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DQ: Administrative Law and Agencies
Consider the following case:
Centre Daily Times (State College, PA)
Copyright 2008 Centre Daily Times
January 2, 2008
Toy recalls spur Congress to act
Lawmakers look to increase oversight power of safety group
Jim Tankersley and Maurice Possley, Chicago Tribune
WASHINGTON — A year of recalls and lead scares in the toy industry is spurring Congress toward the largest overhaul in decades of the nation’s product safety watchdog.
Lawmakers from both parties are pushing to increase the budget and power of the Consumer Product Safety Commission, motivated by consumer unrest over millions of recalled children’s products and revelations by the Chicago Tribune of the agency’s slow response to reports of deadly cribs and toy magnets.
House and Senate leaders say the question isn’t whether Congress will send President Bush a product safety bill; it’s how far the changes will go.
The House unanimously passed a bill in December that tightens lead standards, mandates new toy safety testing and boosts the CPSC’s annual budget to $100 million by 2011, an increase of more than 50 percent from 2007. The Senate is mulling a farther-reaching measure that would vastly increase toymakers’ lawsuit liability and stop them from blocking the public release of safety information.
Whatever negotiators hammer out figures to pass overwhelmingly, leaders in both parties say, and would trigger the most comprehensive changes at the CPSC since the Reagan administration dramatically scaled back the agency in the 1980s.
Bush already has signed a bill that includes a $17 million funding increase for the agency in 2008, directed in part to bolstering efforts to monitor Chinese-made toys for lead and other hazards.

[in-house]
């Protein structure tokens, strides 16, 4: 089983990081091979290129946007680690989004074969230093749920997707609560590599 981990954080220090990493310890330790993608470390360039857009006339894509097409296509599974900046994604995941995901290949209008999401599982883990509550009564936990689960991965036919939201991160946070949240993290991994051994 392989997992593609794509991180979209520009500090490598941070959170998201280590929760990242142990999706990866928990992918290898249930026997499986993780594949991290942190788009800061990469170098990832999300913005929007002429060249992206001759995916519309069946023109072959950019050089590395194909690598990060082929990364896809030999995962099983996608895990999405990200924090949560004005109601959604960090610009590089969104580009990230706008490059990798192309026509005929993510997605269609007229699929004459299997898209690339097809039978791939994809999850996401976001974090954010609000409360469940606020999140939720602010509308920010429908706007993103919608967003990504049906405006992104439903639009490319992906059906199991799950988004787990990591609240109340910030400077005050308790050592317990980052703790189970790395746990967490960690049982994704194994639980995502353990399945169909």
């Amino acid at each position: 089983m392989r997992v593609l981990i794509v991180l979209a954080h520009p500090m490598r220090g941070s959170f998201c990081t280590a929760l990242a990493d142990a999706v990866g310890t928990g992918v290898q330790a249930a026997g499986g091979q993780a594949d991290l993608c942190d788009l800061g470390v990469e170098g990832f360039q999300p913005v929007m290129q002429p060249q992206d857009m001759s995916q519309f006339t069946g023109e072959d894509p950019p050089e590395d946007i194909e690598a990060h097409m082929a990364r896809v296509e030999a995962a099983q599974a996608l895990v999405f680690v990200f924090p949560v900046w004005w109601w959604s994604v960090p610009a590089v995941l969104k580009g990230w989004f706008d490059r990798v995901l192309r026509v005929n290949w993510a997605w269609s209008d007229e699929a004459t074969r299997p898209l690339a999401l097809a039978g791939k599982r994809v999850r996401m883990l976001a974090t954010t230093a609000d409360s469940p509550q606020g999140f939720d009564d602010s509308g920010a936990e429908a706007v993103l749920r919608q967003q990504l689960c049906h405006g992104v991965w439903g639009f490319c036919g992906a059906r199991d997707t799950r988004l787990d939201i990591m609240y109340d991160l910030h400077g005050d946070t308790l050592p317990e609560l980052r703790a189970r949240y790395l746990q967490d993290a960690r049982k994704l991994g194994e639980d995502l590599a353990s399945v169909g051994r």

A number of lawmakers have pushed CPSC reforms for years without success. Their efforts gained steam in May when the Chicago Tribune detailed how the agency fumbled a recall of Magnetix, construction toys that contained dangerously powerful magnets. The agency didn’t effectively get the product off store shelves until after a child died and dozens of others were injured.
The legislative push also reflects concern over a wave of lead-tainted toys that became the latest in a series of Chinese-made products — from deadly pet food to food intended for people — sending shivers through American consumers.
The lead-related recall in June of 1.5 million Thomas & Friends railway toys shook the toy industry. By year’s end, the CPSC had announced 107 lead recalls for almost 17 million pieces of toys, jewelry, clothing and other items — as many recalls in a single year as the agency had announced in its entire three-decade history.
Rep. Bobby Rush, D-Ill., who is chairman of the House subcommittee that oversees the CPSC, convened several hearings on dangerous toys, including two days devoted to lead. He and other committee leaders led the House version of the CPSC reform bill to unanimous passage shortly before lawmakers left Washington for their year-end break.
That bill gradually lowers the allowable level of lead in children’s products from 600 parts per million to 100 ppm, which sponsors call the strictest standard in the world. The bill mandates third-party safety testing of toys either in a certified independent lab or, upon approval by the CPSC, an industry-funded lab. It requires tracking labels on children’s products to “enable the manufacturer and the ultimate purchaser to ascertain the location and date of production of the product.”
The measure also raises the maximum civil penalty for violating consumer safety laws to $10 million, up from $1.25 million, and it gives state attorneys general the power to pull recalled products from store shelves. The increased CPSC budget includes $20 million for testing-lab upgrades.
The House leaves several key details of the bill to the CPSC, including how to spend its additional money, how to certify toy testing labs and how often children’s products must be screened for safety.
How does theCenter Daily Timesarticle relate to this subject area of study? Be specific.
How could the toy industry have prevented Congressional interest in investing more in the CPSC? Be specific.